BUFFALO, N.Y. — Four years ago, said Keith Robinson, he came close to quitting the sport that will provide him with the opportunity for an education at Notre Dame and the chance to become a very rich young man.
"After my freshman year, I was about to hang basketball up," said Robinson, a 6-foot-9 center-forward from Buffalo's Grover Cleveland High School. "I wasn't getting that much playing time and I thought I was playing better than a couple of the players that were starting."
Robinson recently capped an honor-filled high school career by being named New York's first Mr. Basketball as the state coaches' choice for New York state's best high school basketball player.
Art Serotte, his high school coach, acknowledges now that 17-year-old Robinson may have had a point.
"I made a mistake in his freshman year," he said. "I should have played him a ton more."
This insight has been gained through watching Robinson progress steadily as his playing time increased through high school.
The statistics for that freshman year are unavailable, but Robinson averaged 11.3 points per game as a sophomore and 27.4 points per game as a junior. This past season, the numbers were even more impressive--he averaged 30.4 points and 20 rebounds a game.
"He's a great player, and we haven't seen how good he's going to be. He won't hit his peak until the pros," said Serotte.
Agile 6-9 players who are also natural shooters attract a lot of attention, and Robinson was no exception. The phone calls from college coaches started during his sophomore year and the number and intensity of those calls increased sharply during his junior year.
"I was getting phone calls every day," he said. "I had to leave the house so I could stop answering the phone because it was interfering with my approach to life."
"It was affecting me basketball-wise and school-wise because every time I'd go to a game, I'd run into a coach and I couldn't get my homework done at home because the phone would ring," he said.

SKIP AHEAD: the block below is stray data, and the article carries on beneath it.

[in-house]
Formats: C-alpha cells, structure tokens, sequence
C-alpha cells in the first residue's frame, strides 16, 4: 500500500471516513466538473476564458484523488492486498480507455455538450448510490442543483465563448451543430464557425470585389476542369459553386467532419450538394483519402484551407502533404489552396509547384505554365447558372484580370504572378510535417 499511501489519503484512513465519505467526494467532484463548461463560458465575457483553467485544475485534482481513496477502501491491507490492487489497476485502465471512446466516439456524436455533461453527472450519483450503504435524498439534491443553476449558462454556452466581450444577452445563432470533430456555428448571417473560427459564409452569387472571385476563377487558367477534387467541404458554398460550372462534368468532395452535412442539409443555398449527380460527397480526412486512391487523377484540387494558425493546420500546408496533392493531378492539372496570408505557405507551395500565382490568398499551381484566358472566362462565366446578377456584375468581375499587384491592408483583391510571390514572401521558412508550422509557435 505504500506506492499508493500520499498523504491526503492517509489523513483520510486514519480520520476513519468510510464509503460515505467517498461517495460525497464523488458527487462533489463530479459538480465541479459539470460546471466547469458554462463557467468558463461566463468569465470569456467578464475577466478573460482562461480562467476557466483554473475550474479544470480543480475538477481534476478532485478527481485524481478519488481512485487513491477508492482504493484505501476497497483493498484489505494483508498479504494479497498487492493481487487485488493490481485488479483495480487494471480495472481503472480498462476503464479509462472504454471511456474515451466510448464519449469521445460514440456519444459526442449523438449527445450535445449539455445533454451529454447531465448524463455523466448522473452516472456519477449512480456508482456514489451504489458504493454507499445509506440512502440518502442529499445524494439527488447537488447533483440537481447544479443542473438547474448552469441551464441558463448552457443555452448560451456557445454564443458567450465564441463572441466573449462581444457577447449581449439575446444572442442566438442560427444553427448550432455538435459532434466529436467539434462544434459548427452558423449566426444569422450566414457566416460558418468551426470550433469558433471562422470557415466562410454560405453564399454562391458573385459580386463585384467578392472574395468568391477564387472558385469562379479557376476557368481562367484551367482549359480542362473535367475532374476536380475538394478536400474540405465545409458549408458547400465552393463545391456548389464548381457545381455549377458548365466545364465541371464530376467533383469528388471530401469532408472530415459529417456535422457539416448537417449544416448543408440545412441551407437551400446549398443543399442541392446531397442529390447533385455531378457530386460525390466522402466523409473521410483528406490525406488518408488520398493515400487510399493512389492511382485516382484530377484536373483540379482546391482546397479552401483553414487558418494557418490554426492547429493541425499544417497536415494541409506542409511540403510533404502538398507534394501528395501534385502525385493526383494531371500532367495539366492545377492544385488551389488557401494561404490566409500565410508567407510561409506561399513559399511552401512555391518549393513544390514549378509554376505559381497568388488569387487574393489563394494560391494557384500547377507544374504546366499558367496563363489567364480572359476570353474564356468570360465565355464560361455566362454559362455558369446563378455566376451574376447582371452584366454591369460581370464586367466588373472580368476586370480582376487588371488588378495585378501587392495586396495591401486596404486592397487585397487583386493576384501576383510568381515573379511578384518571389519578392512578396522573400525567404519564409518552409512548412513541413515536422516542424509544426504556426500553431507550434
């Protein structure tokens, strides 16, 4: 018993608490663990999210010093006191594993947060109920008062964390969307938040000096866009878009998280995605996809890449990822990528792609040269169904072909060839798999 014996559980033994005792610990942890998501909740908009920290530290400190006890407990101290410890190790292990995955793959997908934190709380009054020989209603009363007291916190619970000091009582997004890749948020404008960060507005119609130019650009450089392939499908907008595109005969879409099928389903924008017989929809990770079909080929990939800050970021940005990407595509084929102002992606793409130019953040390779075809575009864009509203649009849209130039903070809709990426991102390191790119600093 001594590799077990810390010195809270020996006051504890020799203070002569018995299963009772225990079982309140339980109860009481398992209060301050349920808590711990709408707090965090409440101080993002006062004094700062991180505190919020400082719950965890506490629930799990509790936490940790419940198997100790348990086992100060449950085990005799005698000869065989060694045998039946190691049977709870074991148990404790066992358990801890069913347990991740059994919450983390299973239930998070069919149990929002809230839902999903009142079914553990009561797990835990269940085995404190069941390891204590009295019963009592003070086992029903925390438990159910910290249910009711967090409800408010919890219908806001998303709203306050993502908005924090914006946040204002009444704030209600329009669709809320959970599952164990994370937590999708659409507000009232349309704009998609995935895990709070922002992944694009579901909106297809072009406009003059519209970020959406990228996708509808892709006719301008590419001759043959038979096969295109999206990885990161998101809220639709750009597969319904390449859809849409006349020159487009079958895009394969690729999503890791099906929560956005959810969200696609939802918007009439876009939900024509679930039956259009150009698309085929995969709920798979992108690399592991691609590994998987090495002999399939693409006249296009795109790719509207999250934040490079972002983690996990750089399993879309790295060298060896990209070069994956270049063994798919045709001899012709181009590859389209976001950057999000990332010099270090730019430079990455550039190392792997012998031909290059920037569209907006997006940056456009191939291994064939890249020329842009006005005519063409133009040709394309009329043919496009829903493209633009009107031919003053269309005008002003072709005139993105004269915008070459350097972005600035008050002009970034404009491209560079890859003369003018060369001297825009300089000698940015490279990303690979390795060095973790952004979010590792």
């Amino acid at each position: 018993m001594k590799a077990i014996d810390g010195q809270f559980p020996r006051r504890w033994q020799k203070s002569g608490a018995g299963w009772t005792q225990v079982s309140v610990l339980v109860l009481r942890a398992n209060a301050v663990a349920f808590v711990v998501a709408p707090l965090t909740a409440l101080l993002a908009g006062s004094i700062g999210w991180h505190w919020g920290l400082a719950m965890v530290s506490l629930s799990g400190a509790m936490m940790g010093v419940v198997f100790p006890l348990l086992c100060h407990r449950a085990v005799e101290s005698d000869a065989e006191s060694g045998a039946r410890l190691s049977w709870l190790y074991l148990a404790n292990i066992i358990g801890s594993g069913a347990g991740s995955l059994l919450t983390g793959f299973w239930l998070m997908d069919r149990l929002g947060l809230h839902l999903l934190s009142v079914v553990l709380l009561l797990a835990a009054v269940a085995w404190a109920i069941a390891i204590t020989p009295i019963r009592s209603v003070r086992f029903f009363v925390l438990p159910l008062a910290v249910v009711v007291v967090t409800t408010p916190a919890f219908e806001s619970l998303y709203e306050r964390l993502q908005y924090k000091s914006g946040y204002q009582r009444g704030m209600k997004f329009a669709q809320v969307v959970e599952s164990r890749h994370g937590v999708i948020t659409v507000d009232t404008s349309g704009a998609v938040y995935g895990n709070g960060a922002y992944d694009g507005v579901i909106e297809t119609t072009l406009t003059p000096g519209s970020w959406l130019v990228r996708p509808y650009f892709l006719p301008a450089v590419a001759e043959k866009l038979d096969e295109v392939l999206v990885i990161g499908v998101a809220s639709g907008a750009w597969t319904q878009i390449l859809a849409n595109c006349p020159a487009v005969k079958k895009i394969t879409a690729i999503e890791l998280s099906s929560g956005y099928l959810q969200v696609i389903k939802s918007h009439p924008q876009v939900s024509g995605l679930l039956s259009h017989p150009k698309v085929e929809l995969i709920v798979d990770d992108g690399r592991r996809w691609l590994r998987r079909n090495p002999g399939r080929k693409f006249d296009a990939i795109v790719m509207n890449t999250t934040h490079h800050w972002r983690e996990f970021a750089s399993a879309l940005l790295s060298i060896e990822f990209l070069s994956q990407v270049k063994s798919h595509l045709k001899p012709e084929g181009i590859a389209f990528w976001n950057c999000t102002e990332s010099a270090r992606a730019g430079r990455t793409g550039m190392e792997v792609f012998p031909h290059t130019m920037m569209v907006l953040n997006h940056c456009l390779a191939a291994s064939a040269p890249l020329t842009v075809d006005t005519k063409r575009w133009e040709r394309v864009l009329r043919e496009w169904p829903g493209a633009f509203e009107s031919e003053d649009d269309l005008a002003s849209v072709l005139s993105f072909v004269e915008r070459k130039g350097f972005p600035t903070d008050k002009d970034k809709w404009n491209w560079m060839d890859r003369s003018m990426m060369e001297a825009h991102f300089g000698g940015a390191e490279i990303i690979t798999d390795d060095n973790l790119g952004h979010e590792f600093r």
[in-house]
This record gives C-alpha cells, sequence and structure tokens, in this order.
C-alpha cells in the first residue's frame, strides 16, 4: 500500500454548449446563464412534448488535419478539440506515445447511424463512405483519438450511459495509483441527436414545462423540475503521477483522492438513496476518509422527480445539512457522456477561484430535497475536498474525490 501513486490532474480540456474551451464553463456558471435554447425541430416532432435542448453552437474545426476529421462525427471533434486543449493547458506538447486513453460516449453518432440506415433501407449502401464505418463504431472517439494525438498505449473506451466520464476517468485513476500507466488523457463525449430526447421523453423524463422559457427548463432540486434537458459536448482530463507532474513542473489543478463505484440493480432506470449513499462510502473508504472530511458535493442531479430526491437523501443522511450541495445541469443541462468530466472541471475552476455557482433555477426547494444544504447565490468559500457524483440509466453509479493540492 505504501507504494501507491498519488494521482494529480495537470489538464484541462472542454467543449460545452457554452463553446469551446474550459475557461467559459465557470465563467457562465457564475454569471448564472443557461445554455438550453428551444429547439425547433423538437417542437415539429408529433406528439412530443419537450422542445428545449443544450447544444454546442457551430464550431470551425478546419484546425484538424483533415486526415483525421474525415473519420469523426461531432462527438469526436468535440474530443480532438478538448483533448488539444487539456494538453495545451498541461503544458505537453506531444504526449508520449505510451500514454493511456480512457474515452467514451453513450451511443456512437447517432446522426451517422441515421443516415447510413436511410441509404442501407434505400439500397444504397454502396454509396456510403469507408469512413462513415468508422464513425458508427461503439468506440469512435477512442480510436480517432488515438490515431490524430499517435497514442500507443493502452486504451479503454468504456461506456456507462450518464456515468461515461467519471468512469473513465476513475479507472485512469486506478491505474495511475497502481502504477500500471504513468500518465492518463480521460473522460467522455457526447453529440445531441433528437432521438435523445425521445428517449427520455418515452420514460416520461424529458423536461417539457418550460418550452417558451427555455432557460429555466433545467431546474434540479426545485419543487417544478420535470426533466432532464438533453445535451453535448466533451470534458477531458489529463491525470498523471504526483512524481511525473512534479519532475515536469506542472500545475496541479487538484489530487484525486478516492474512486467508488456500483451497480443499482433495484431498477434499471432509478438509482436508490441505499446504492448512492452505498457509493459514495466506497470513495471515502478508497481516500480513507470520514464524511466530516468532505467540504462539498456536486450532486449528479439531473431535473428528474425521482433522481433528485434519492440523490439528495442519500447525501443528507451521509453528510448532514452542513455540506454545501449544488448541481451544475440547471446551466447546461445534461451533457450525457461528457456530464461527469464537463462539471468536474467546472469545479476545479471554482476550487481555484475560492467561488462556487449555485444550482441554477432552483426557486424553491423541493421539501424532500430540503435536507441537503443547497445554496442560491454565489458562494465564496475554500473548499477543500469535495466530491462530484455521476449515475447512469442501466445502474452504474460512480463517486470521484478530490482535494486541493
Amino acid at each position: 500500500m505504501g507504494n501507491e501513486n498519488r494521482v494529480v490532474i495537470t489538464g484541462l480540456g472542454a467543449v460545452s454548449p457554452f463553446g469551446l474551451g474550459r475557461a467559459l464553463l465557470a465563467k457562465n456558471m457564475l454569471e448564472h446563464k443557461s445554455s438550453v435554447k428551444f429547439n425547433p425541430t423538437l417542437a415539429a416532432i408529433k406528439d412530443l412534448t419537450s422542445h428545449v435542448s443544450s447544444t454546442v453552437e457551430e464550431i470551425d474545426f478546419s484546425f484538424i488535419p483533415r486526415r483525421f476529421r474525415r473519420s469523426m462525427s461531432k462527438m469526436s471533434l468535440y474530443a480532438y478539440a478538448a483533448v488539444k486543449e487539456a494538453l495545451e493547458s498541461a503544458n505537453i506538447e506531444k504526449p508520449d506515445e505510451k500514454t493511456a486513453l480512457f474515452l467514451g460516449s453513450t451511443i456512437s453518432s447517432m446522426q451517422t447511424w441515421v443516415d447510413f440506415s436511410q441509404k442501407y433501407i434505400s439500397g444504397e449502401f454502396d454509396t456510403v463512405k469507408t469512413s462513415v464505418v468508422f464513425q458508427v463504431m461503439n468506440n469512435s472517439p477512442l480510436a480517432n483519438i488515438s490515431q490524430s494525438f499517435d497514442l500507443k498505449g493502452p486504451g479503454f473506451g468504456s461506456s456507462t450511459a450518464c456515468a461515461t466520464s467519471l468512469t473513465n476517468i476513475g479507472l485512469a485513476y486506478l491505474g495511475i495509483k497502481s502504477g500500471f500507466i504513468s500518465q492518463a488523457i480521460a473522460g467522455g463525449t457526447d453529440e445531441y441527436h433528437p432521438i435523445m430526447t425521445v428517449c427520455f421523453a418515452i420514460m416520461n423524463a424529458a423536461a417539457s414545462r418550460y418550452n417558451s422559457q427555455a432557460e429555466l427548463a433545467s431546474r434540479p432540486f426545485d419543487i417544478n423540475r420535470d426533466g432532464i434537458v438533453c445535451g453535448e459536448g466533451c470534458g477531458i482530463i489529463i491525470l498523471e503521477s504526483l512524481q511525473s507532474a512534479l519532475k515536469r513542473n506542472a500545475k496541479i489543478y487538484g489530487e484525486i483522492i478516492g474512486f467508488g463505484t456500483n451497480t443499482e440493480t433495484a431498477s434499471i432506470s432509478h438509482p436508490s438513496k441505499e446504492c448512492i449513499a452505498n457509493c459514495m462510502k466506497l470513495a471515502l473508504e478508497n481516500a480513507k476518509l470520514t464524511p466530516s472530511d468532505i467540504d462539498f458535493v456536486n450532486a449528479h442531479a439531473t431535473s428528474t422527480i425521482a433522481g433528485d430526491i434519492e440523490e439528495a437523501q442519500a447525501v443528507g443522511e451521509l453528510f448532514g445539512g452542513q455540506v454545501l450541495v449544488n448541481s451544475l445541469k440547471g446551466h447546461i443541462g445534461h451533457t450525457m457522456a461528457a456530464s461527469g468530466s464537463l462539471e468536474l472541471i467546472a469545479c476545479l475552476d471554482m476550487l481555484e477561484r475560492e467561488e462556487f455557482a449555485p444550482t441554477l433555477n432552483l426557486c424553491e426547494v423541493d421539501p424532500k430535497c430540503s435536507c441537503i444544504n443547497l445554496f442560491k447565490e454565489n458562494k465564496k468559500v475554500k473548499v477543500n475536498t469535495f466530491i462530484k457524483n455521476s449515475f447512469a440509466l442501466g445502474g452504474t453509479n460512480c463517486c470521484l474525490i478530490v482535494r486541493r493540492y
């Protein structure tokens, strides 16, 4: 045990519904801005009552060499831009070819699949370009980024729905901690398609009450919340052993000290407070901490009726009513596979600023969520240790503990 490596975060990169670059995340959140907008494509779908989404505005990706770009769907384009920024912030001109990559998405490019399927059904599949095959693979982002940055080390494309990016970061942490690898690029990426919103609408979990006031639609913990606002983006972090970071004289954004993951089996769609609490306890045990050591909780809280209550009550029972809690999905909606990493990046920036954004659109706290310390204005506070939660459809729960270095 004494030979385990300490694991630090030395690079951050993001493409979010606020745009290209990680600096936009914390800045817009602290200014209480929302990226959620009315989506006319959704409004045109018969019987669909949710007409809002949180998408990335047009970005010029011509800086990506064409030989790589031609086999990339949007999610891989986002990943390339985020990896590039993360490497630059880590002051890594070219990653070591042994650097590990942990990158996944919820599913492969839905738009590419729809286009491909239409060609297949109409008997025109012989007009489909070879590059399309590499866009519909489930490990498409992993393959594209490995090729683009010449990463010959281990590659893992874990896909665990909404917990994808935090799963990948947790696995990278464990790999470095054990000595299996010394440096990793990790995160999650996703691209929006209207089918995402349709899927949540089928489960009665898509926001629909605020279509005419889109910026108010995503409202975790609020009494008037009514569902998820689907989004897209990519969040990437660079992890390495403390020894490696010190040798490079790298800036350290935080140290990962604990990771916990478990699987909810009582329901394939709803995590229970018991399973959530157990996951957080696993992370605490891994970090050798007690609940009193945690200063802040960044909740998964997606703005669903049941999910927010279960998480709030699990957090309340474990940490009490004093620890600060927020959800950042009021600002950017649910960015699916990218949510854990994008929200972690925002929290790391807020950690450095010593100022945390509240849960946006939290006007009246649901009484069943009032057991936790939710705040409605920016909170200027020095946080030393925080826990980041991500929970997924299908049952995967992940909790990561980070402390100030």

Soon, Robinson and his parents realized they were not equipped to handle the attention and designated Serotte as the point man in the college decision.
"The first thing we did was eliminate the thieves, the bandits and the jerks," said Serotte, who said the majority of college coaches fit into one of those three categories.
The second decision was to make a choice as soon as possible. One of the finalists, Villanova, took itself out of the chase after word got out that Robinson allegedly criticized the school to another recruit. He denied ever making such statements.
The choices were narrowed to Syracuse, Notre Dame, Pittsburgh, Iowa and local Canisius College. Before his senior year, Robinson notified Notre Dame Coach Digger Phelps that he was the winner.
"I liked the campus and the people that were there, and I thought Notre Dame could give me the best of both worlds, academics and basketball," he said.
Like the anxious high school freshman who wasn't content with his playing time, Robinson was swayed by the chance to play immediately for the Fighting Irish.
"They want me to fit in at the shooting forward for (graduting) Ken Barlow," he said. "I had talked to a few schools and they were saying that I'd come in off the bench for the first year and I said that would be like my first year in high school when I wasn't getting enough playing time."
Phelps has been on recruiting trips recently and was unavailable for comment.
Robinson said there are still areas in which he needs improvement.